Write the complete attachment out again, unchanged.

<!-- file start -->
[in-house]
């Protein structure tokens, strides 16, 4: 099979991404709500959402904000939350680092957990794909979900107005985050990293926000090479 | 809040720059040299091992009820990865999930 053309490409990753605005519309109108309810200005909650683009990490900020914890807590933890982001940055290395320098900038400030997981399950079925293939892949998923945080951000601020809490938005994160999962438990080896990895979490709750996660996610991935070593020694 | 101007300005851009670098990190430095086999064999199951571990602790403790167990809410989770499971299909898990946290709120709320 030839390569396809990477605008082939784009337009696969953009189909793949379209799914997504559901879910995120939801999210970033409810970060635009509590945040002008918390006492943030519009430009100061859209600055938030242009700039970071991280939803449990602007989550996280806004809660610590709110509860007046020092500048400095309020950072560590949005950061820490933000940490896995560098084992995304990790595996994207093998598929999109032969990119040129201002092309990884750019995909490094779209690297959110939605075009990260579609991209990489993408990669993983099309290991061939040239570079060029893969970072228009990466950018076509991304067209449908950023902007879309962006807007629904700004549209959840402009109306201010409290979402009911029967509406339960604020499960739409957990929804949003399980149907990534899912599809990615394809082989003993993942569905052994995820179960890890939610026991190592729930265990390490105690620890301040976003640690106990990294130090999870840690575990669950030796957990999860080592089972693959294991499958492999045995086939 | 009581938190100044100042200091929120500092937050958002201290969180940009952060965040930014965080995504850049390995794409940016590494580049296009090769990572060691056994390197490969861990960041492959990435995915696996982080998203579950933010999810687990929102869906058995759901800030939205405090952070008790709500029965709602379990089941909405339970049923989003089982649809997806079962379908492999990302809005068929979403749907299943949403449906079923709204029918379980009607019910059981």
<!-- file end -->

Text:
[in-house]
């Protein structure tokens, strides 16, 4: 099979991404709500959402904000939350680092957990794909979900107005985050990293926000090479 | 809040720059040299091992009820990865999930 053309490409990753605005519309109108309810200005909650683009990490900020914890807590933890982001940055290395320098900038400030997981399950079925293939892949998923945080951000601020809490938005994160999962438990080896990895979490709750996660996610991935070593020694 | 101007300005851009670098990190430095086999064999199951571990602790403790167990809410989770499971299909898990946290709120709320 030839390569396809990477605008082939784009337009696969953009189909793949379209799914997504559901879910995120939801999210970033409810970060635009509590945040002008918390006492943030519009430009100061859209600055938030242009700039970071991280939803449990602007989550996280806004809660610590709110509860007046020092500048400095309020950072560590949005950061820490933000940490896995560098084992995304990790595996994207093998598929999109032969990119040129201002092309990884750019995909490094779209690297959110939605075009990260579609991209990489993408990669993983099309290991061939040239570079060029893969970072228009990466950018076509991304067209449908950023902007879309962006807007629904700004549209959840402009109306201010409290979402009911029967509406339960604020499960739409957990929804949003399980149907990534899912599809990615394809082989003993993942569905052994995820179960890890939610026991190592729930265990390490105690620890301040976003640690106990990294130090999870840690575990669950030796957990999860080592089972693959294991499958492999045995086939 | 009581938190100044100042200091929120500092937050958002201290969180940009952060965040930014965080995504850049390995794409940016590494580049296009090769990572060691056994390197490969861990960041492959990435995915696996982080998203579950933010999810687990929102869906058995759901800030939205405090952070008790709500029965709602379990089941909405339970049923989003089982649809997806079962379908492999990302809005068929979403749907299943949403449906079923709204029918379980009607019910059981």